Texas Railroad History - Tower 5 - Houston

A Crossing of the Texas and New Orleans Railway and the San Antonio & Aransas Pass Railway

In 1876, the Texas Transportation Co. built tracks in Houston along the north bank of Buffalo Bayou between the community of Clinton (now known as Galena Park) and downtown. A few years later, these tracks came under Southern Pacific (SP) ownership and were assigned to its Texas & New Orleans (T&NO) subsidiary as the Clinton Branch. They proved valuable in serving port industries, particularly once the Houston Ship Channel was built.

The San Antonio & Aransas Pass (SA&AP) Railway entered Houston in 1888 from the west, crossing south of downtown and constructing a station at Polk Street. To access T&NO's Englewood Yard on the northeast side of Houston, SA&AP built an extension that bridged Buffalo Bayou and crossed T&NO's Clinton Branch a short distance beyond the north bank. On December 4, 1902, Tower 5 was authorized by the Railroad Commission of Texas (RCT) for operation at this crossing with a mechanical interlocker having 12 functions (four home signals, four distant signals and four derails). Initially, RCT listed Tower 5 as being in "East Houston" but this was subsequently changed to "East of Houston", a location that persisted through RCT's final interlocker list published in 1930.

Historic Map, Tower 5 Location

Above: The 1924 Sanborn map of Houston shows the T&NO Clinton Branch parallel to, and a short distance north of, Clinton Drive. It ran east / west along "Baron Drive" (which field examination suggests was never much of a street). The SA&AP crossed at Tower 5 running generally north / south, but as the map shows, the heading was really NNE / SSW at the diamond. Below: A magnification of the lower right area of the above image shows Tower 5 documented in the southwest quadrant of the crossing as a two-story "Off" [office] structure; both "Off" and the two stories imply that this was a regularly manned facility. The doorway was located on the south side of the building. The lack of a staircase marked externally implies that upper floor access was inside, perhaps a steep staircase or a ladder.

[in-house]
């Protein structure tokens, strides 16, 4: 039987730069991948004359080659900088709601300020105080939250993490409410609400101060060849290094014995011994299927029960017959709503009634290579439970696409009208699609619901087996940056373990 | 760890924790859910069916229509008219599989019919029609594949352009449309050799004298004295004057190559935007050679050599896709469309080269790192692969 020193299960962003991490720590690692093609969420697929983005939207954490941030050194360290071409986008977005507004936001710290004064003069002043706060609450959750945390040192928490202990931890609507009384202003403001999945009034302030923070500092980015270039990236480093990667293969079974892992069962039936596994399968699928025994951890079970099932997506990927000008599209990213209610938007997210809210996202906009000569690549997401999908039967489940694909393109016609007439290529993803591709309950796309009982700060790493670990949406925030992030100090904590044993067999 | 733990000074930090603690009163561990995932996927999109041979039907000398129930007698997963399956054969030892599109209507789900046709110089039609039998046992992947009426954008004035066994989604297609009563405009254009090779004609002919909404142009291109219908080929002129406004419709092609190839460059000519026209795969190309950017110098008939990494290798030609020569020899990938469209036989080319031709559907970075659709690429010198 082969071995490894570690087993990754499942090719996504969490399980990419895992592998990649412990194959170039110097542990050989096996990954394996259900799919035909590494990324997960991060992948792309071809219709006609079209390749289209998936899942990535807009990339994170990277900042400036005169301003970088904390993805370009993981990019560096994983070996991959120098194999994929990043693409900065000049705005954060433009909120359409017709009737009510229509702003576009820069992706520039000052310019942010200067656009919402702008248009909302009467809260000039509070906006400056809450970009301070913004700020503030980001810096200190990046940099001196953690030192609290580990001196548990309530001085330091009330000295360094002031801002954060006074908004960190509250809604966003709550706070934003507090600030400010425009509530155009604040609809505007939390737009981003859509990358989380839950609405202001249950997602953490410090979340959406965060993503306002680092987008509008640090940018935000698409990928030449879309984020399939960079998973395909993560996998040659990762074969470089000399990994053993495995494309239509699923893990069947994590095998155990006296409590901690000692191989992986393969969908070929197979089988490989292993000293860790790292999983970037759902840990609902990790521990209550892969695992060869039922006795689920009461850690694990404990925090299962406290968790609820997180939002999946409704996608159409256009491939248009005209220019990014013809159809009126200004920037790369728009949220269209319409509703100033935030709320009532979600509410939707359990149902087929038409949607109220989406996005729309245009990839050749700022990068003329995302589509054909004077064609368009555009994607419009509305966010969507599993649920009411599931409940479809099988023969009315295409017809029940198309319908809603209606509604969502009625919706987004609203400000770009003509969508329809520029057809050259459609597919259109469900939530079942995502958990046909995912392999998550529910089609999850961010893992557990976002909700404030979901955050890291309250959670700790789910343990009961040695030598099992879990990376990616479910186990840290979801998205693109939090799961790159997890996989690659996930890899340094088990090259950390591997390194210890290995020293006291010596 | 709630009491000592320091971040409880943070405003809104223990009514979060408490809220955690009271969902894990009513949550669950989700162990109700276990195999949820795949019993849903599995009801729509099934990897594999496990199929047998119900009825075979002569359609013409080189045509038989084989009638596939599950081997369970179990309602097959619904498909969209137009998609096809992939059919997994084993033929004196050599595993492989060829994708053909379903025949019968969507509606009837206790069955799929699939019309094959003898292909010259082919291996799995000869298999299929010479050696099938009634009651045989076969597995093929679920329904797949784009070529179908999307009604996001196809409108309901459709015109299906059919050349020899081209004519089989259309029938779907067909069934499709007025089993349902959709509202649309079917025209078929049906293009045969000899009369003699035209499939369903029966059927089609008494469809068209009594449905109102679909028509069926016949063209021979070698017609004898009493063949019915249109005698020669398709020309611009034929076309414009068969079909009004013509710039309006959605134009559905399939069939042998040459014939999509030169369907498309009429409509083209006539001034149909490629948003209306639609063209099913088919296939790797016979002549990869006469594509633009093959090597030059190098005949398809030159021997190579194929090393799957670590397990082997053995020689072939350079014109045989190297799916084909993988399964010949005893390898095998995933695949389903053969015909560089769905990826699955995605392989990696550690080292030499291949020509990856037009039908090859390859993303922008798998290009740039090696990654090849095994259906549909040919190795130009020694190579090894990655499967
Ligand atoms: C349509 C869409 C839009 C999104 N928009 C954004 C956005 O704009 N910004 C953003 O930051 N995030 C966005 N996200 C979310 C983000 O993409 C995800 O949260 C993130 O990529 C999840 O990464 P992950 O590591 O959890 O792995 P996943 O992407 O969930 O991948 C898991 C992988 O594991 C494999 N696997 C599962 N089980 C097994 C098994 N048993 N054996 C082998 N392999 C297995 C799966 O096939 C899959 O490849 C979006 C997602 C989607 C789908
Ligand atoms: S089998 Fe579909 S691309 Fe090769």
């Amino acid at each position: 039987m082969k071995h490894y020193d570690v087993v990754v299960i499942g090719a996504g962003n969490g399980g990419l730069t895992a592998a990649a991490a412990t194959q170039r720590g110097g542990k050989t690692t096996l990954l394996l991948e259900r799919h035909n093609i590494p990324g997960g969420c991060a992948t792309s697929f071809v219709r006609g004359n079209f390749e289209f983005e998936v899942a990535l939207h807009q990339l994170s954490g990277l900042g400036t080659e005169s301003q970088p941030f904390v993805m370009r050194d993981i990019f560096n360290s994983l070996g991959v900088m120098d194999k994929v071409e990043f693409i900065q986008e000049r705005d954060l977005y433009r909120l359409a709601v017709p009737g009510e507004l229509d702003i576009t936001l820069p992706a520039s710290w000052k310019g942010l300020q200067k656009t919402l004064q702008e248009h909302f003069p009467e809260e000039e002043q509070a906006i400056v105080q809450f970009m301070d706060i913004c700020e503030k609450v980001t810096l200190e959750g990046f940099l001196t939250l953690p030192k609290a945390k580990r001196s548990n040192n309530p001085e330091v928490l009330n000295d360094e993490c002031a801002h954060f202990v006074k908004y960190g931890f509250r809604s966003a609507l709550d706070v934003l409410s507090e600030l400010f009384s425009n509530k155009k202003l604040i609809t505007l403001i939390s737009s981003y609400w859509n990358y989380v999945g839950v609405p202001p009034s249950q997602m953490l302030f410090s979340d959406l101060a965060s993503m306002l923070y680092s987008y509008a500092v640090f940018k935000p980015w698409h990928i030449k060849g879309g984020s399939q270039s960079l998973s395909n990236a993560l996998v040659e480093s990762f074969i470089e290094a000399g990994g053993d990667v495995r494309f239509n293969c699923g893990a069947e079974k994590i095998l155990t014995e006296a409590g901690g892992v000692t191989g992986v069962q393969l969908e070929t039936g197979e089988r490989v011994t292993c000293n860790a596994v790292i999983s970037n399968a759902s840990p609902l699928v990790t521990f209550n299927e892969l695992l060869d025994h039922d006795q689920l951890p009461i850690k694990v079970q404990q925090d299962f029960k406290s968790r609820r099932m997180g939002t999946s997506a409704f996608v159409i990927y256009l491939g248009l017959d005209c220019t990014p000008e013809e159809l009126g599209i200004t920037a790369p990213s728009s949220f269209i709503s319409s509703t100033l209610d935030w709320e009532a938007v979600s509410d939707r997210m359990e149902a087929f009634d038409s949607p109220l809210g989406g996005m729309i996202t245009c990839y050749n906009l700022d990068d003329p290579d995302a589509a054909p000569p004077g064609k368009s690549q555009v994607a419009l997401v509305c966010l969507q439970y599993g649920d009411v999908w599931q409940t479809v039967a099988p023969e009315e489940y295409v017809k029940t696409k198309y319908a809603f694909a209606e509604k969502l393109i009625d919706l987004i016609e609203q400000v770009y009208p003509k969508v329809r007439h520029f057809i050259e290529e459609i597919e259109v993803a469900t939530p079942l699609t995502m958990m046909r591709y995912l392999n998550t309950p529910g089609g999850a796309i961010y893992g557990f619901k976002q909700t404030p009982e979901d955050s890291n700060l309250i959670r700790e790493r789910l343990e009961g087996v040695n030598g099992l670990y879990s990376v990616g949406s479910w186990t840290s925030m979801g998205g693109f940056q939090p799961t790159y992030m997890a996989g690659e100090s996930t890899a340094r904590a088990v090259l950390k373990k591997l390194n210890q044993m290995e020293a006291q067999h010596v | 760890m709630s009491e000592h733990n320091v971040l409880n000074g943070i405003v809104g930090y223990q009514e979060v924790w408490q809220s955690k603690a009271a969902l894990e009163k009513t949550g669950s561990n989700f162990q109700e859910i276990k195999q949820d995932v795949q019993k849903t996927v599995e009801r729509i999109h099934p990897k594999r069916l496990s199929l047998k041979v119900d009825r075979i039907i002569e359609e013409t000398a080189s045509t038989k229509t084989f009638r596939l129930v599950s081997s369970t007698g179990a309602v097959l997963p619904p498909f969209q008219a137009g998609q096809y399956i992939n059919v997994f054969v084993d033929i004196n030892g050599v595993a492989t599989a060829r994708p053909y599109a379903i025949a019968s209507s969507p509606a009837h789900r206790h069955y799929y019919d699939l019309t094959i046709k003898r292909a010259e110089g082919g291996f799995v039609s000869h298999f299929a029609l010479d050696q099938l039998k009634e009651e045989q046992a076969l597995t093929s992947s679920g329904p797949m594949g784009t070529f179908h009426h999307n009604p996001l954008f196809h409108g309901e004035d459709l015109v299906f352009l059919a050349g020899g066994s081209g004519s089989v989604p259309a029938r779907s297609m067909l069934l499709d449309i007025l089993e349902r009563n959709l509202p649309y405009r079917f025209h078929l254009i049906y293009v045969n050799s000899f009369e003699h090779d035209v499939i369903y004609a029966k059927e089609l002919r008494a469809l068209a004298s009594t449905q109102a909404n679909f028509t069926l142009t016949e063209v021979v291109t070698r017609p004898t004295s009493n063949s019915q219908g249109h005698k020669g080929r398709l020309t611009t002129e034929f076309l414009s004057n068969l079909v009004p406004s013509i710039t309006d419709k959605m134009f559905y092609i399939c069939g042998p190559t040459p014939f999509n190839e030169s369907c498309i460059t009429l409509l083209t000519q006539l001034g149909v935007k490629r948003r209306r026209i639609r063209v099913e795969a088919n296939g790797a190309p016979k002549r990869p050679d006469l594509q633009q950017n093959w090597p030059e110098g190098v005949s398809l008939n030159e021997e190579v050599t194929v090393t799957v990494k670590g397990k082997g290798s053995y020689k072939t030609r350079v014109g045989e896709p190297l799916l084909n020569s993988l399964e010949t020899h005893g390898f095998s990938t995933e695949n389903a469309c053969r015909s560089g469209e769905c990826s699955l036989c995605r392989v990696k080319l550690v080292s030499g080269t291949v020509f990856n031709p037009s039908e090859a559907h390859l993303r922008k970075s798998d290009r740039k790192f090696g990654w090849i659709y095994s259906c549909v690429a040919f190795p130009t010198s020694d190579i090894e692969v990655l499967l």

SP documents obtained by Carl Codney paint a complex picture of Tower 5's existence. Extracting all of the dates from these documents as well as dates from RCT information archived at DeGolyer Library yields the following timeline:

  1902, December 4 Tower 5 interlocking plant commissioned for operation by RCT
  1903, December 3 SP document Statement Showing Levers, Functions and Division of Expense at Interlocking Plant is created
  1903, December 31 Tower 5 listed in RCT annual report as a 12-function / 12-lever mechanical interlocking plant
  1907, June 28 SP interlocking plan D-402 is issued (unknown implication; perhaps the original plan drawing had never been formally "released" by SP's Engineering Dept.?)
  1916, August Statement Showing Levers, Functions and Division of Expense at Interlocking Plant is "checked"
  1918, November 17 "temporarily placed out of service at 6 PM" (no reason specified)
  1920, March 5 "placed back in service"
  1925, July 11 "placed out of service...account taking over the SA&AP Ry" -- original 12 functions marked as "Void" on the Statement Showing Levers...
  1926, September 23 SP interlocking plan D-1045 is issued (presumably to document the new cabin interlocker design)
  1927, March 10 "Replaced in service as cabin interlocker"
  1937, June 14 Statement Showing Levers... is "Rewritten"; 1927 instead of 1937 would make more sense given the cabin in-service date; the new Statement Showing... is undated
  1940 interlocker controls relocated to Tower 139
  1941, January 2 "Out of service"

Above: This document obtained from SP by Carl Codney shows numerous revisions over the years as Tower 5 was taken in and out of service, and modified. A newer document, filled out only in handwriting, was created when this one was "Rewritten 6/14 - 37". Given the 5-10-27 date of the cabin interlocker operation, it is possible that "37" should be "27". The new document ("Drawing D-205") merely repeats the function definitions, with one additional handwritten notation: "Out of service Jan. 2 - 1941."